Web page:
Concept: Salmon louse
The impact of salmon lice on the survival of migrating Atlantic salmon smolts was studied by comparing the adult returns of sea-ranched smolts treated for sea lice using emamectin benzoate or substance EX with untreated control groups in the River Dale in western Norway. A total of 143 500 smolts were released in 35 release groups in freshwater from 1997 to 2009 and in the fjord system from 2007 to 2009. The adult recaptures declined gradually with release year and reached minimum levels in 2007. This development corresponded with poor marine growth and increased age at maturity of ranched salmon and in three monitored salmon populations and indicated unfavourable conditions in the Norwegian Sea. The recapture rate of treated smolts was significantly higher than the controls in three of the releases performed: the only release in 1997, one of three in 2002 and the only group released in sea water in 2007. The effect of treating the smolts against salmon lice was smaller than the variability in return rates between release groups, and much smaller that variability between release years, but its overall contribution was still significant (P < 0.05) and equivalent to an odds ratio of the probability of being recaptured of 1.17 in favour of the treated smolts. Control fish also tended to be smaller as grilse (P = 0.057), possibly due to a sublethal effect of salmon lice.
Salmon lice, Lepeophtheirus salmonis, are naturally occurring parasites of salmon in sea water. Intensive salmon farming provides better conditions for parasite growth and transmission compared with natural conditions, creating problems for both the salmon farming industry and, under certain conditions, wild salmonids. Salmon lice originating from farms negatively impact wild stocks of salmonids, although the extent of the impact is a matter of debate. Estimates from Ireland and Norway indicate an odds ratio of 1.1:1-1.2:1 for sea lice treated Atlantic salmon smolt to survive sea migration compared to untreated smolts. This is considered to have a moderate population regulatory effect. The development of resistance against drugs most commonly used to treat salmon lice is a serious concern for both wild and farmed fish. Several large initiatives have been taken to encourage the development of new strategies, such as vaccines and novel drugs, for the treatment or removal of salmon lice from farmed fish. The newly sequenced salmon louse genome will be an important tool in this work. The use of cleaner fish has emerged as a robust method for controlling salmon lice, and aquaculture production of wrasse is important towards this aim. Salmon lice have large economic consequences for the salmon industry, both as direct costs for the prevention and treatment, but also indirectly through negative public opinion.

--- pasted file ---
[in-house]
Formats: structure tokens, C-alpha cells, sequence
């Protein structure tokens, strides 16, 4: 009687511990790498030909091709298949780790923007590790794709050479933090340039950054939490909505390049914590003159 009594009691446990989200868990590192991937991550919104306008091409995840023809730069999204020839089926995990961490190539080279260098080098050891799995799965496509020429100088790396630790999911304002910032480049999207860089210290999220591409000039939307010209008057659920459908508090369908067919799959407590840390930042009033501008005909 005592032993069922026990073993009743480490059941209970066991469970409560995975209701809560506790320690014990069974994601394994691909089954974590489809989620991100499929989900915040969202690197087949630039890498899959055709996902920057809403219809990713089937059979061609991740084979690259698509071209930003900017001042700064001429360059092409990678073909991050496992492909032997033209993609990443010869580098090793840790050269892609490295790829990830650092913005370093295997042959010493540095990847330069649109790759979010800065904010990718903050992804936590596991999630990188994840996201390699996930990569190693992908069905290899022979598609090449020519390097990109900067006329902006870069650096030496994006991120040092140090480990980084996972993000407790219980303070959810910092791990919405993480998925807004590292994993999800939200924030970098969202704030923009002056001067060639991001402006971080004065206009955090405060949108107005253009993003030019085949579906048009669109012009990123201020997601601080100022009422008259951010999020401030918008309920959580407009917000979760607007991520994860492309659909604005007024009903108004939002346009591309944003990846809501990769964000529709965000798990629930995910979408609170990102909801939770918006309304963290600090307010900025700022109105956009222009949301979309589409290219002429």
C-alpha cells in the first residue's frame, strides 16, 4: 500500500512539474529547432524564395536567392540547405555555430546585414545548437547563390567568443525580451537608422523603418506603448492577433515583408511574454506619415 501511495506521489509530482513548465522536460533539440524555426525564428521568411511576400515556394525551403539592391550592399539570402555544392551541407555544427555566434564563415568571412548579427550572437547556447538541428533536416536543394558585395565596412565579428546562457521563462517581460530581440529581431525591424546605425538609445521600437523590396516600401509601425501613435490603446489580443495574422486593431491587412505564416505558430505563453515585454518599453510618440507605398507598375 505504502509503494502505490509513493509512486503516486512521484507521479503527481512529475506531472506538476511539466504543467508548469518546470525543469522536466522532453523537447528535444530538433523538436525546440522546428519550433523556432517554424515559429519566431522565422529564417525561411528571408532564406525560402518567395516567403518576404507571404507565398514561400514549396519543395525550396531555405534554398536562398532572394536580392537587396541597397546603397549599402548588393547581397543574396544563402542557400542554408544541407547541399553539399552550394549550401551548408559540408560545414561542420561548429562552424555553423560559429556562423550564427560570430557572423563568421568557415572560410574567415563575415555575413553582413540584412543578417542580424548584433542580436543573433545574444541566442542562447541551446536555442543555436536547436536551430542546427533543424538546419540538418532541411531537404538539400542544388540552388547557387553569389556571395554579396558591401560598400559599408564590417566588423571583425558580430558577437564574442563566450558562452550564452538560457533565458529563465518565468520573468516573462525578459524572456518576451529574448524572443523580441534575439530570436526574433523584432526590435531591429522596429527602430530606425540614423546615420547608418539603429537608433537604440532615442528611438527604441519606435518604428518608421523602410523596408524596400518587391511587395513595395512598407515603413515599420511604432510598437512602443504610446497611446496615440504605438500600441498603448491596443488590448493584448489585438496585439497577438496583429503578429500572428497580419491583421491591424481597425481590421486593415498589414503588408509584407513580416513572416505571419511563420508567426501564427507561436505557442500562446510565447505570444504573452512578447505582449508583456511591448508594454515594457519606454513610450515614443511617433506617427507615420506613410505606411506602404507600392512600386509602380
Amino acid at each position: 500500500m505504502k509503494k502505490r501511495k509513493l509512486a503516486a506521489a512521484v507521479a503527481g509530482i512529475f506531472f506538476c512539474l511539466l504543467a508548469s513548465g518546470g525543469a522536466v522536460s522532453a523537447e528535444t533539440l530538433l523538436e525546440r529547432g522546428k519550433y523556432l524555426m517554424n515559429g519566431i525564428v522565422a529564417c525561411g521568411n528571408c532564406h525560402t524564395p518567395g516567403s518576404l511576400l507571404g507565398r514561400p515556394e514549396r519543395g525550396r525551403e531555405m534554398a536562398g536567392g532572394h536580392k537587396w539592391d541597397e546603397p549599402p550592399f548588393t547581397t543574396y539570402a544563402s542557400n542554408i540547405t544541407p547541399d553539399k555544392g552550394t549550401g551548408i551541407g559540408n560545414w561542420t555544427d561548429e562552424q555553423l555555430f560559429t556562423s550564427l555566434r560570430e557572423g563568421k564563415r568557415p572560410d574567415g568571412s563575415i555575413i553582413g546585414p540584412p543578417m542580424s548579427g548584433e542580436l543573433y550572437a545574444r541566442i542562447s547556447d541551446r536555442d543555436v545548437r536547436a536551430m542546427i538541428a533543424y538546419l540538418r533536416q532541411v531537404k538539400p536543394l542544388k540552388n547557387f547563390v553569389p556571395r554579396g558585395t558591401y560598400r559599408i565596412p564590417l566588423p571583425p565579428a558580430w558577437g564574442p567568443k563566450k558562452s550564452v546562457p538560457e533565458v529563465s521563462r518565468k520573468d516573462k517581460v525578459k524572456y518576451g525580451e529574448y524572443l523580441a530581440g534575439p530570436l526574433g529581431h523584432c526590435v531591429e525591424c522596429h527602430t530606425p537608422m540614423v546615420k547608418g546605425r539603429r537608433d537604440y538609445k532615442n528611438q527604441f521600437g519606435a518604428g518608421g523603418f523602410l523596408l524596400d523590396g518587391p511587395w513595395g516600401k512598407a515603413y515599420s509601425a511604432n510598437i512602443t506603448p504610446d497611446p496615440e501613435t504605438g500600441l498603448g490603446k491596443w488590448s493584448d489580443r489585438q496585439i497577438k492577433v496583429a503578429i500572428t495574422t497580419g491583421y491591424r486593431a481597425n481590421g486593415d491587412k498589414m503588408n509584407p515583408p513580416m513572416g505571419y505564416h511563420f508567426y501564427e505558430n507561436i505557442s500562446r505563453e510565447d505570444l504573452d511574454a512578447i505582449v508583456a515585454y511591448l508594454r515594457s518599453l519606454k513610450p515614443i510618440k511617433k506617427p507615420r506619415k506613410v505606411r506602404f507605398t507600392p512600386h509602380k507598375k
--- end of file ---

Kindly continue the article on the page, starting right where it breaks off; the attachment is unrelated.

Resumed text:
Salmon aquaculture in Scotland continues to increase; however, one of the potential limitations to its further sustainable growth is the ectoparasitic sea louse Lepeophtheirus salmonis. The industry in Scotland undertakes coordinated management procedures to control the levels of sea lice on farms in designated production areas. We developed a biophysical sea lice dispersal model for Loch Linnhe, one of the largest fjords on the west coast of Scotland, to provide further information to help establish more effective farm management areas. We successfully extend modelling principles previously applied to a small Scottish fjordic system. Modelling scenarios demonstrate heterogeneity in the distribution of sea lice within the system and simulations, suggesting that lice could be transmitted up to 30 km. The scenarios are assessed by comparing model predictions against lice sampled by both planktonic trawls and settlement on sentinel caged fish. The model predicts the ranked abundance of both planktonic and settled lice assuming that the lice input to the system is relative to host biomass. Data collection is ongoing for undertaking and assessing additional scenarios.
Caligid sea lice represent a significant threat to salmonid aquaculture worldwide. Population genetic analyses have consistently shown minimal population genetic structure in North Atlantic Lepeophtheirus salmonis, frustrating efforts to track louse populations and improve targeted control measures. The aim of this study was to test the power of reduced representation library sequencing (IIb-RAD sequencing) coupled with random forest machine learning algorithms to define markers for fine-scale discrimination of louse populations. We identified 1286 robustly supported SNPs among four L. salmonis populations from Ireland, Scotland and Northern Norway. Only weak global structure was observed based on the full SNP dataset. The application of a random forest machine-learning algorithm identified 98 discriminatory SNPs that dramatically improved population assignment, increased global genetic structure and resulted in significant genetic population differentiation. A large proportion of SNPs found to be under directional selection were also identified to be highly discriminatory. Our data suggest that it is possible to discriminate between nearby L. salmonis populations given suitable marker selection approaches, and that such differences might have an adaptive basis. We discuss these data in light of sea lice adaption to anthropogenic and environmental pressures as well as novel approaches to track and predict sea louse dispersal.